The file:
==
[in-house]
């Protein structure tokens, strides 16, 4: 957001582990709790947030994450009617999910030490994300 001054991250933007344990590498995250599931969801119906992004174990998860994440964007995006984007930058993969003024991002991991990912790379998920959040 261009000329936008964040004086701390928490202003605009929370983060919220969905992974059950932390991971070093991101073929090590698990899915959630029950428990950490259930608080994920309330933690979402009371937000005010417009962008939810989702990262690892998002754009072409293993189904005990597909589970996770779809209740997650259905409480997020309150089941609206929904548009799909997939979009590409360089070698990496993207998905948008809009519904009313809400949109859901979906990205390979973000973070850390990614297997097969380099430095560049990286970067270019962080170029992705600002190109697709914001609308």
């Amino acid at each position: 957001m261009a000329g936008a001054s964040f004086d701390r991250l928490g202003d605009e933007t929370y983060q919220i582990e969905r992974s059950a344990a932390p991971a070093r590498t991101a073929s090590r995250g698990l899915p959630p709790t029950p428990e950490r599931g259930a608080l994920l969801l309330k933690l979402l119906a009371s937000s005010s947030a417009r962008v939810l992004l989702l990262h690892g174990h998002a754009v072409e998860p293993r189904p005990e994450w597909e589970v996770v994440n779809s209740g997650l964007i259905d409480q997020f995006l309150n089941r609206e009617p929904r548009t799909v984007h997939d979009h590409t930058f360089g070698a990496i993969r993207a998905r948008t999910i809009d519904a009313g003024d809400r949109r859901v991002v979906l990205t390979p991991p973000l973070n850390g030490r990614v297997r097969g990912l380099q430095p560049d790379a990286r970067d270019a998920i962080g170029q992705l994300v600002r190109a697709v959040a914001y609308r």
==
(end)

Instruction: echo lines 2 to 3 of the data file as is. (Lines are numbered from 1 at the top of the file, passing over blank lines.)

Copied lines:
């Protein structure tokens, strides 16, 4: 957001582990709790947030994450009617999910030490994300 001054991250933007344990590498995250599931969801119906992004174990998860994440964007995006984007930058993969003024991002991991990912790379998920959040 261009000329936008964040004086701390928490202003605009929370983060919220969905992974059950932390991971070093991101073929090590698990899915959630029950428990950490259930608080994920309330933690979402009371937000005010417009962008939810989702990262690892998002754009072409293993189904005990597909589970996770779809209740997650259905409480997020309150089941609206929904548009799909997939979009590409360089070698990496993207998905948008809009519904009313809400949109859901979906990205390979973000973070850390990614297997097969380099430095560049990286970067270019962080170029992705600002190109697709914001609308």
């Amino acid at each position: 957001m261009a000329g936008a001054s964040f004086d701390r991250l928490g202003d605009e933007t929370y983060q919220i582990e969905r992974s059950a344990a932390p991971a070093r590498t991101a073929s090590r995250g698990l899915p959630p709790t029950p428990e950490r599931g259930a608080l994920l969801l309330k933690l979402l119906a009371s937000s005010s947030a417009r962008v939810l992004l989702l990262h690892g174990h998002a754009v072409e998860p293993r189904p005990e994450w597909e589970v996770v994440n779809s209740g997650l964007i259905d409480q997020f995006l309150n089941r609206e009617p929904r548009t799909v984007h997939d979009h590409t930058f360089g070698a990496i993969r993207a998905r948008t999910i809009d519904a009313g003024d809400r949109r859901v991002v979906l990205t390979p991991p973000l973070n850390g030490r990614v297997r097969g990912l380099q430095p560049d790379a990286r970067d270019a998920i962080g170029q992705l994300v600002r190109a697709v959040a914001y609308r």